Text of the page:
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How Feedback Helps Nonprofits and Funders Lift Up Clients as Heroes

  • Key Takeaways
  • Clients, not organizations, should be the heroes of our stories
  • The most important story may only surface when you segment client feedback
  • Clients are best able to tell their own stories when you offer appropriate media
  • Human-centered storytelling emboldens the protagonist on his/her next journey

By Katie Smith Milway and Rick Moyers

Compelling stories can rise or fall on revealing detail. When nonprofits and funders gather that detail from the people they are trying to help, the feedback brings authenticity and means to lift up the client as a protagonist of change.

This article will explore four lessons in effective storytelling that we’ve learned while shepherding a campaign to proliferate client feedback as a measurement norm.

When Betty McCay finished a 27-year prison sentence in California and approached the Center for Employment Opportunities (CEO) in Oakland for job placement, the last thing she expected to provide was feedback on running the program. “In prison,” she said, “Feedback isn’t necessary. Feedback isn’t sought.”

Eventually she overcame skepticism and responded to a text survey. McCay’s simple idea for improvement, shifting a daily work-signup call from participants out in the field to counselors at their desks, not only struck a chord, but CEO implemented it within a week.  “When you feel that you’re being listened to…that what’s happening with you matters,” she said, “It makes you want to give more.”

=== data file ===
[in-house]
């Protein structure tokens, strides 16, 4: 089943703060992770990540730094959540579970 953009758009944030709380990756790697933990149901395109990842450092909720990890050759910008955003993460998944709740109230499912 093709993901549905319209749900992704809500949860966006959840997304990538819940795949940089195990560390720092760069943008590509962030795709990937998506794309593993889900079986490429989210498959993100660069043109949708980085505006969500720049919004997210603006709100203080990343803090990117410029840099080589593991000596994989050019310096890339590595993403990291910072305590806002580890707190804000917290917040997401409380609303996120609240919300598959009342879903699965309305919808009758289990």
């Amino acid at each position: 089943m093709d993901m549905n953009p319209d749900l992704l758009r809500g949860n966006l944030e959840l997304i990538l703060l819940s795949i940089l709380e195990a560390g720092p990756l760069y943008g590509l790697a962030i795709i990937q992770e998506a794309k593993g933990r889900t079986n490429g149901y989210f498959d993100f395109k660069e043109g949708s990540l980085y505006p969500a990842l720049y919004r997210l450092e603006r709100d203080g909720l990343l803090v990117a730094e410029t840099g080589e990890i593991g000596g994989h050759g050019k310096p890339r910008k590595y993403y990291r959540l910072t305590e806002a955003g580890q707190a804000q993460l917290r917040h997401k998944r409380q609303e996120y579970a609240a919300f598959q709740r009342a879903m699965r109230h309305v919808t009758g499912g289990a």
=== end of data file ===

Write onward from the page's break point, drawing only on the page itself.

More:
Stories like Betty’s are just one reason that Fund for Shared Insight, a funding collaborative that includes nearly 100 funding partners, is investing to make client feedback a third, standard element of nonprofit measurement, alongside program monitoring and third-party evaluation. Since 2016, Shared Insight has helped more than 200 nonprofits implement a simple, anonymous client survey system developed in partnership with SurveyMonkey.

This survey, used by CEO and others, is helping nonprofits surface ideas for course correction and innovation. It’s also surfacing revealing detail about clients’ experiences and aspirations that can add authenticity to nonprofit communications and cast clients as protagonists in narratives of social impact.

Over the past six months, we’ve had an opportunity to tell some of those stories and witness their impact as we worked together on the recent Stanford Social Innovation ReviewPower of Feedback” campaign, a curated editorial series underwritten by the William and Flora Hewlett Foundation (also a Fund for Shared Insight funding partner). The campaign included more than 20 pieces of original content – a mix of high-quality commentary, webinars, slideshow tutorials, podcasts and videos – published on the SSIR website between late September 2018 and March 2019.

The campaign approach allowed us to extend the content’s reach beyond SSIR’s channels by leveraging the power of our network of partners to help us spread the word. Over the course of the campaign, we worked with communications team members from more than 20 funders and nonprofit networks to create a social media outreach coalition, using the hashtag #FeedbackEmpowers. Our partners disseminated campaign content postings to their contacts, generating close to 700 unique contributors and more than 33 million timeline impressions reaching 2.8 million individuals.

We believe the power and authenticity of the stories, many of which featured client voices, helped generate excitement about sharing them. As further evidence of that, we used human-centered stories to earn near-monthly media placements outside, from in-sector publications such as Chronicle of Philanthropy to mainstream mastheads like Harvard Business Review.

The lessons we learned along the way validated our belief in the power of feedback to inform effective storytelling, as well as to advance equity by giving clients means to influence and even own the tale.